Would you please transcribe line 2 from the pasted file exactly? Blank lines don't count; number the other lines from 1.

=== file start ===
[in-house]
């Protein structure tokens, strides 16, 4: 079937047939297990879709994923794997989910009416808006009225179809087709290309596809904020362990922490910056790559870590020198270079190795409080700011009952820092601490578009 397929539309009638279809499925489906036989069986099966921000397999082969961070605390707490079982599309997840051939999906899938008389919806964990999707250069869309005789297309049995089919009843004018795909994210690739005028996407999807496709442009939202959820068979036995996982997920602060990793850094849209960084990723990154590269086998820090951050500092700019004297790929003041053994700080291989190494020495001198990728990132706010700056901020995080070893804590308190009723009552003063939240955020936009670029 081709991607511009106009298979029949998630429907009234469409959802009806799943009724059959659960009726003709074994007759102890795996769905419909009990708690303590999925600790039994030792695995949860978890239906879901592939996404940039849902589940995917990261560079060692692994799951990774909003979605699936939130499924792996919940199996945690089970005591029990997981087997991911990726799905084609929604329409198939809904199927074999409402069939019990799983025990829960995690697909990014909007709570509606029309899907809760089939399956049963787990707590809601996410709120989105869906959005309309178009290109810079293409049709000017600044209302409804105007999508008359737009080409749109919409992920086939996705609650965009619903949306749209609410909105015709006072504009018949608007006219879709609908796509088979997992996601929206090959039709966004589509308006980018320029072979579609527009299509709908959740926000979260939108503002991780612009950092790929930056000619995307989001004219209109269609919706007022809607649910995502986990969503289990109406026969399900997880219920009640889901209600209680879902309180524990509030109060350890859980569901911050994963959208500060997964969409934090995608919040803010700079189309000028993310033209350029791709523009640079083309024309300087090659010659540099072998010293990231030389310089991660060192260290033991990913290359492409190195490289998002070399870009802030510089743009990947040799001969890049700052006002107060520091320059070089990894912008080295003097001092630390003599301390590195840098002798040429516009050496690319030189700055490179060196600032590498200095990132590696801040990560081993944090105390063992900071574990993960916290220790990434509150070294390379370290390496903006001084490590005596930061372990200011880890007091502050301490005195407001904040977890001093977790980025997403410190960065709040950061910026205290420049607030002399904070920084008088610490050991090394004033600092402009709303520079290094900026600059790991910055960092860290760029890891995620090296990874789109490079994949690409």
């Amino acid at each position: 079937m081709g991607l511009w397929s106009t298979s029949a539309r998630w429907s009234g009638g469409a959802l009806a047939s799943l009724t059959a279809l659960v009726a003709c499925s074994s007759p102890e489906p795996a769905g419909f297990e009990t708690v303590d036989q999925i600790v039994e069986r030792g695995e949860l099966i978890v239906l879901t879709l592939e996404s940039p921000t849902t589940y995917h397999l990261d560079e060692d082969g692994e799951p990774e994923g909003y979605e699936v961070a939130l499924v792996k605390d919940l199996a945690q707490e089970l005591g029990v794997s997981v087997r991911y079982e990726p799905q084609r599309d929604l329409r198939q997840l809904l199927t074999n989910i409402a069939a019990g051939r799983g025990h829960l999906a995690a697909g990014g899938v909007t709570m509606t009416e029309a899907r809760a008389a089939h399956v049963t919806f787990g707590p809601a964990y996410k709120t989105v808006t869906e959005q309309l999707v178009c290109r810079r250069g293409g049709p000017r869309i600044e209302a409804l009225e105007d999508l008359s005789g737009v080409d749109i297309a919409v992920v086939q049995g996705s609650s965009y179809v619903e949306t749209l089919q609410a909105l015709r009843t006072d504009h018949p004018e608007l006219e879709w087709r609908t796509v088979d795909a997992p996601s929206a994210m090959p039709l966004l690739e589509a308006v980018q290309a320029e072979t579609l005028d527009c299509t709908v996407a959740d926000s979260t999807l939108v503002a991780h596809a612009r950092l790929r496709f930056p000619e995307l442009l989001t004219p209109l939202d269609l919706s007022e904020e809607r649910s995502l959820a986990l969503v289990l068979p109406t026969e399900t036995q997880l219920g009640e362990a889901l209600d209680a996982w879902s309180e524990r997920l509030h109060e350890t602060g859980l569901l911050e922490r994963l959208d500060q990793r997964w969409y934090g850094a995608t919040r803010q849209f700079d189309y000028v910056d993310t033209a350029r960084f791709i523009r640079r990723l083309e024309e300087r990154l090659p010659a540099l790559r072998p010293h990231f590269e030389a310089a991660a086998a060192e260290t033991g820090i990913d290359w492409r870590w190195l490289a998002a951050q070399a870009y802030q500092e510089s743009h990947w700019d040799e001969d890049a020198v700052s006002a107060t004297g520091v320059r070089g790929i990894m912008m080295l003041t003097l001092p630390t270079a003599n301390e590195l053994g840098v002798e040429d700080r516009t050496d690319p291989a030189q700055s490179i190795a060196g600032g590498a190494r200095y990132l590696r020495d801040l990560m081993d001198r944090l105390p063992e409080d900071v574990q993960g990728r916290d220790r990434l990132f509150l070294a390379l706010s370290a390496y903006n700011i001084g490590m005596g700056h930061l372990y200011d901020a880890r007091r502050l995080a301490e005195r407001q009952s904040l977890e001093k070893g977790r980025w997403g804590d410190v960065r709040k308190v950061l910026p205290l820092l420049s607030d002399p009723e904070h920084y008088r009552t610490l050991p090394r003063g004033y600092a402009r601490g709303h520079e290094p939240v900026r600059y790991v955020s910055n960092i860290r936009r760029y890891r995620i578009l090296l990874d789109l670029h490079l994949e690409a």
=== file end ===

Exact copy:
């Protein structure tokens, strides 16, 4: 079937047939297990879709994923794997989910009416808006009225179809087709290309596809904020362990922490910056790559870590020198270079190795409080700011009952820092601490578009 397929539309009638279809499925489906036989069986099966921000397999082969961070605390707490079982599309997840051939999906899938008389919806964990999707250069869309005789297309049995089919009843004018795909994210690739005028996407999807496709442009939202959820068979036995996982997920602060990793850094849209960084990723990154590269086998820090951050500092700019004297790929003041053994700080291989190494020495001198990728990132706010700056901020995080070893804590308190009723009552003063939240955020936009670029 081709991607511009106009298979029949998630429907009234469409959802009806799943009724059959659960009726003709074994007759102890795996769905419909009990708690303590999925600790039994030792695995949860978890239906879901592939996404940039849902589940995917990261560079060692692994799951990774909003979605699936939130499924792996919940199996945690089970005591029990997981087997991911990726799905084609929604329409198939809904199927074999409402069939019990799983025990829960995690697909990014909007709570509606029309899907809760089939399956049963787990707590809601996410709120989105869906959005309309178009290109810079293409049709000017600044209302409804105007999508008359737009080409749109919409992920086939996705609650965009619903949306749209609410909105015709006072504009018949608007006219879709609908796509088979997992996601929206090959039709966004589509308006980018320029072979579609527009299509709908959740926000979260939108503002991780612009950092790929930056000619995307989001004219209109269609919706007022809607649910995502986990969503289990109406026969399900997880219920009640889901209600209680879902309180524990509030109060350890859980569901911050994963959208500060997964969409934090995608919040803010700079189309000028993310033209350029791709523009640079083309024309300087090659010659540099072998010293990231030389310089991660060192260290033991990913290359492409190195490289998002070399870009802030510089743009990947040799001969890049700052006002107060520091320059070089990894912008080295003097001092630390003599301390590195840098002798040429516009050496690319030189700055490179060196600032590498200095990132590696801040990560081993944090105390063992900071574990993960916290220790990434509150070294390379370290390496903006001084490590005596930061372990200011880890007091502050301490005195407001904040977890001093977790980025997403410190960065709040950061910026205290420049607030002399904070920084008088610490050991090394004033600092402009709303520079290094900026600059790991910055960092860290760029890891995620090296990874789109490079994949690409």